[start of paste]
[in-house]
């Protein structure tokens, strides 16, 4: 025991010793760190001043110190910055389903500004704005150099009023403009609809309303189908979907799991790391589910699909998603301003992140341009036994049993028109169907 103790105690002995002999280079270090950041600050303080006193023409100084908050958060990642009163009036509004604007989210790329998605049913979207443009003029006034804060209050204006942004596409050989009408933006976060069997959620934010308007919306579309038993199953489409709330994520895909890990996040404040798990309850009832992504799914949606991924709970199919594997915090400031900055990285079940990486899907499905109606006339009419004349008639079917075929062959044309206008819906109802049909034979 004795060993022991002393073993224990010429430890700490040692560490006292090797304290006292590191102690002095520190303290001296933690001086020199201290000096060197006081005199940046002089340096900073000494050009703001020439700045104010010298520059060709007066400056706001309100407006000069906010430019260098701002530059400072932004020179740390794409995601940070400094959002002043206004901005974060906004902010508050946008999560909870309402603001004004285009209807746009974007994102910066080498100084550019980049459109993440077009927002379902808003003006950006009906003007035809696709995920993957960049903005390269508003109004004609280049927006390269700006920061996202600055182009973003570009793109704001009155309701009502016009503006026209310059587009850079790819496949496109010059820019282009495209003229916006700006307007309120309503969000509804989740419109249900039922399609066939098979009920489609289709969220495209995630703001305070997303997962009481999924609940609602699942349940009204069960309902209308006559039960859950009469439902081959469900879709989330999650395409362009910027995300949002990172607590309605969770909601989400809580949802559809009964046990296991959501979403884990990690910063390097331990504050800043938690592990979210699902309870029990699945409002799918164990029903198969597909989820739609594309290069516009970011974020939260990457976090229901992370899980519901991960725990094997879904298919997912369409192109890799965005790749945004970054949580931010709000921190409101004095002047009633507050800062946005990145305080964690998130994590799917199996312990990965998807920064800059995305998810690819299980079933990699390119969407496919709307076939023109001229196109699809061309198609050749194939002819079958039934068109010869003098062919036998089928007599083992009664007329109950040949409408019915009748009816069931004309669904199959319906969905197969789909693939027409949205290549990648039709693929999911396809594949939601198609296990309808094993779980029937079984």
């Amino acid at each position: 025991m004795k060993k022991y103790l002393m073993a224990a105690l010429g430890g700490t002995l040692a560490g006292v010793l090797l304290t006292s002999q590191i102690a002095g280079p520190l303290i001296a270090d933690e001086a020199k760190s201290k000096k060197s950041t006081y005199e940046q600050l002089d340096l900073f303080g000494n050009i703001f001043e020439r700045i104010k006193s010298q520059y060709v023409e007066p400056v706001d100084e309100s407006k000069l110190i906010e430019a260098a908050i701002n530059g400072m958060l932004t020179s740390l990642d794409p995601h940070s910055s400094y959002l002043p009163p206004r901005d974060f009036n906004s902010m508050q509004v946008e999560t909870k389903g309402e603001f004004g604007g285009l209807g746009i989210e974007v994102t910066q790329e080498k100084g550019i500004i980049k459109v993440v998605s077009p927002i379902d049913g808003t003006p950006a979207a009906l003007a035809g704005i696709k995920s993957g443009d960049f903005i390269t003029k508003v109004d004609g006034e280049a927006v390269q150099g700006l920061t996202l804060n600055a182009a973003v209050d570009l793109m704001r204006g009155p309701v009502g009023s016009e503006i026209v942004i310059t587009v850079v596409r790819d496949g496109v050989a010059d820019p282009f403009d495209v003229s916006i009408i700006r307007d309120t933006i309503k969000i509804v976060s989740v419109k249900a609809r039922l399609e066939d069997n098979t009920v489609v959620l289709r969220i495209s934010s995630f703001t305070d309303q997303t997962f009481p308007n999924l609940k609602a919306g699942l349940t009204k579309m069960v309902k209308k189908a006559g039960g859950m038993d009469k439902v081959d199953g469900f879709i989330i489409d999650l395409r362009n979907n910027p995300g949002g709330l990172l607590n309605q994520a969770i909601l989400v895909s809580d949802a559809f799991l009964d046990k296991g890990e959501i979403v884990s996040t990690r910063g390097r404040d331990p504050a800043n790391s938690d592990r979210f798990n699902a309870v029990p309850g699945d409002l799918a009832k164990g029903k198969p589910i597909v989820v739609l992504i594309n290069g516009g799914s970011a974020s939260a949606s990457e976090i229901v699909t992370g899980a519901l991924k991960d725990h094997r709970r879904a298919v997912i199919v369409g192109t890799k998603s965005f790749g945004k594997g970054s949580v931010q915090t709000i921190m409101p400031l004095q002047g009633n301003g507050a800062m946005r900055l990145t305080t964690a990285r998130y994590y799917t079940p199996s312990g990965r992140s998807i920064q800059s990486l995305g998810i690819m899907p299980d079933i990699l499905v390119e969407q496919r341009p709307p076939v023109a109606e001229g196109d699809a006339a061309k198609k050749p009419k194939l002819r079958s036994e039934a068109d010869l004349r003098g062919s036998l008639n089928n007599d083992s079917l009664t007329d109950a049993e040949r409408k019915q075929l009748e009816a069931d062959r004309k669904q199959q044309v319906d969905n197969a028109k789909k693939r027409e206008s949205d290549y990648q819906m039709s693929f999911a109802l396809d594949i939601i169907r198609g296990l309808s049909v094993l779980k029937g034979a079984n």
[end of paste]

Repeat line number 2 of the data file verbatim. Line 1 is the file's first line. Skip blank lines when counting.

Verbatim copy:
């Protein structure tokens, strides 16, 4: 025991010793760190001043110190910055389903500004704005150099009023403009609809309303189908979907799991790391589910699909998603301003992140341009036994049993028109169907 103790105690002995002999280079270090950041600050303080006193023409100084908050958060990642009163009036509004604007989210790329998605049913979207443009003029006034804060209050204006942004596409050989009408933006976060069997959620934010308007919306579309038993199953489409709330994520895909890990996040404040798990309850009832992504799914949606991924709970199919594997915090400031900055990285079940990486899907499905109606006339009419004349008639079917075929062959044309206008819906109802049909034979 004795060993022991002393073993224990010429430890700490040692560490006292090797304290006292590191102690002095520190303290001296933690001086020199201290000096060197006081005199940046002089340096900073000494050009703001020439700045104010010298520059060709007066400056706001309100407006000069906010430019260098701002530059400072932004020179740390794409995601940070400094959002002043206004901005974060906004902010508050946008999560909870309402603001004004285009209807746009974007994102910066080498100084550019980049459109993440077009927002379902808003003006950006009906003007035809696709995920993957960049903005390269508003109004004609280049927006390269700006920061996202600055182009973003570009793109704001009155309701009502016009503006026209310059587009850079790819496949496109010059820019282009495209003229916006700006307007309120309503969000509804989740419109249900039922399609066939098979009920489609289709969220495209995630703001305070997303997962009481999924609940609602699942349940009204069960309902209308006559039960859950009469439902081959469900879709989330999650395409362009910027995300949002990172607590309605969770909601989400809580949802559809009964046990296991959501979403884990990690910063390097331990504050800043938690592990979210699902309870029990699945409002799918164990029903198969597909989820739609594309290069516009970011974020939260990457976090229901992370899980519901991960725990094997879904298919997912369409192109890799965005790749945004970054949580931010709000921190409101004095002047009633507050800062946005990145305080964690998130994590799917199996312990990965998807920064800059995305998810690819299980079933990699390119969407496919709307076939023109001229196109699809061309198609050749194939002819079958039934068109010869003098062919036998089928007599083992009664007329109950040949409408019915009748009816069931004309669904199959319906969905197969789909693939027409949205290549990648039709693929999911396809594949939601198609296990309808094993779980029937079984």